About this Recording
8.111004 - WEBER, C.M. von: Freischutz (Der) (excerpts) / MENDELSSOHN, Felix: Midsummer Night's Dream (Furtwangler, Early Recordings, Vol. 3) (1929-1935)

Great Conductors: Wilhelm Furtwängler (1886–1954)
The Early Recordings, Vol. 3 • Weber • Mendelssohn • Berlioz


Gustav Heinrich Ernst Martin Wilhelm Furtwängler was born in Berlin on 25 January 1886 and died in Baden-Baden on 30 November 1954. His father was an archaeologist and his mother a painter; such exploratory and creative qualities might be perceived in Furtwängler’s distinctive and personal brand of musicianship. Wilhelm Furtwängler’s musical education began at an early age (with his instrument being the piano) and was fuelled in particular by a love of Beethoven’s music, which would develop into a lifetime’s engrossment for him. Although his posthumous reputation is as a conductor of the Austro-German classics, kept alive through a relatively small official discography now swelled by many releases of exhumed concert-performances, Furtwängler was also a composer (and not the only composer-conductor to put the act of creation above that of re-creation: Boulez is, and Klemperer was, of a similar mind). Furtwängler’s compositions include several pieces of expansive chamber music, a piano concerto, and three Brucknersize symphonies.

Indeed, Bruckner’s music was also a very important part of Furtwängler’s repertoire (recordings, approved or otherwise, exist of Furtwängler conducting several of Bruckner’s symphonies). It was Bruckner’s Symphony No. 9 that Furtwängler included in 1907 in his first concert, which was with the Munich Philharmonic Orchestra (owing to his father’s teaching commitments, Wilhelm had spent his childhood in this city). Furtwängler then received engagements with various Austrian and German orchestras and opera houses until, in 1922, he was appointed to the celebrated Leipzig Gewandhaus Orchestra, in succession to the legendary Arthur Nikisch, and also to the Berlin Philharmonic. For all that Furtwängler would have success with the Vienna Philharmonic and Philharmonia Orchestra (London), it is with the Berlin Philharmonic that Furtwängler was and is most closely associated, and it is the Berliners that are heard on all the recordings on this release.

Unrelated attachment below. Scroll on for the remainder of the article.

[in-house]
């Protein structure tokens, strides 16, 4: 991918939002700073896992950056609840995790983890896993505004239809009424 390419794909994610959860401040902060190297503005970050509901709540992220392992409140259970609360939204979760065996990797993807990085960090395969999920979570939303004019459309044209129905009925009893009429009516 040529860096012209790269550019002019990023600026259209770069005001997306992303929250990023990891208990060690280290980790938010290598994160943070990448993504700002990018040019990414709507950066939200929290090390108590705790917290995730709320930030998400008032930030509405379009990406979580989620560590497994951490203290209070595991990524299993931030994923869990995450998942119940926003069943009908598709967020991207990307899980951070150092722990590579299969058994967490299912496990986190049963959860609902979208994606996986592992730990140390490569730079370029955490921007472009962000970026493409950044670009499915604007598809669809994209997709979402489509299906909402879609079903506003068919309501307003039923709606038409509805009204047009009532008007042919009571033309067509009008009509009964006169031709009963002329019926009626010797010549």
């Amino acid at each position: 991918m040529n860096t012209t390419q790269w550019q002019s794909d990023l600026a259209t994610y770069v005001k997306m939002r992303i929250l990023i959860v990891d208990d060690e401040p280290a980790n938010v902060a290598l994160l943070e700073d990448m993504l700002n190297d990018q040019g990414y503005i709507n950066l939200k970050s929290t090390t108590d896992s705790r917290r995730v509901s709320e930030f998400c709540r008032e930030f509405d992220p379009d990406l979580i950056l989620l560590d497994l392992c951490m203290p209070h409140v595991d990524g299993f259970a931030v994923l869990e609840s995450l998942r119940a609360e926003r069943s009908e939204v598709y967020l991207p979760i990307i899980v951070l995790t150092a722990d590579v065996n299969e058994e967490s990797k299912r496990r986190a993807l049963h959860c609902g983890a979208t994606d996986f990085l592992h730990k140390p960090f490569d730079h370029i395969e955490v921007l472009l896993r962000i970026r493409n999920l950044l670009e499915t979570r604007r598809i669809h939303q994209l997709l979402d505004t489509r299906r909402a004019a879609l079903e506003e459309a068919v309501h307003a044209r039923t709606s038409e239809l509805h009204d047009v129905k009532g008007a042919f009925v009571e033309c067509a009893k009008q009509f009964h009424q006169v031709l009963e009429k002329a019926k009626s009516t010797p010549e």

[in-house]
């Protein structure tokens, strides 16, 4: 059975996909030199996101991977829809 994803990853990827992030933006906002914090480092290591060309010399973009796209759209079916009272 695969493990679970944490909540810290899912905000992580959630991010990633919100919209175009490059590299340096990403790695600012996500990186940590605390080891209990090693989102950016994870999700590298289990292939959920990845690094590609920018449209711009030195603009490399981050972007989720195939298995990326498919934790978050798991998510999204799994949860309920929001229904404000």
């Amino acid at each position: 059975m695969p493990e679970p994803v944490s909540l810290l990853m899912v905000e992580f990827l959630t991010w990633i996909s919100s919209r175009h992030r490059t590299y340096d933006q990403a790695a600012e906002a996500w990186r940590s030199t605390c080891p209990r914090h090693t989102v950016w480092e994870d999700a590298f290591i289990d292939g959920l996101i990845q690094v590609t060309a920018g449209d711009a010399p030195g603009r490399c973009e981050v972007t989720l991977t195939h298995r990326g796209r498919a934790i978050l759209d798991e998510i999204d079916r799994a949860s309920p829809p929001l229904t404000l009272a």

How closely we associate Furtwängler with the music presented here, by Berlioz, Mendelssohn and Weber, is a moot point. Certainly it is not an obvious brotherhood, although this is, of course, the music that he recorded during this period and is indicative of commercial edicts as well as his musical sympathies. Furtwängler’s repertoire, however, was broader than might be supposed and includes him conducting the premières of, for example, Hindemith’s Symphony Mathis der Maler, in 1934, and Schoenberg’s masterly if ‘newly complex’ Variations for Orchestra, Op. 31, in 1928. Nor was Furtwängler a stranger to Bartók’s music; in 1927 he had conducted the first performance of Piano Concerto No. 1 with the composer as the soloist, and, over twenty years later, recorded Violin Concerto No. 2 with Yehudi Menuhin, and there exist concert-recordings of Furtwängler conducting Ravel and Stravinsky.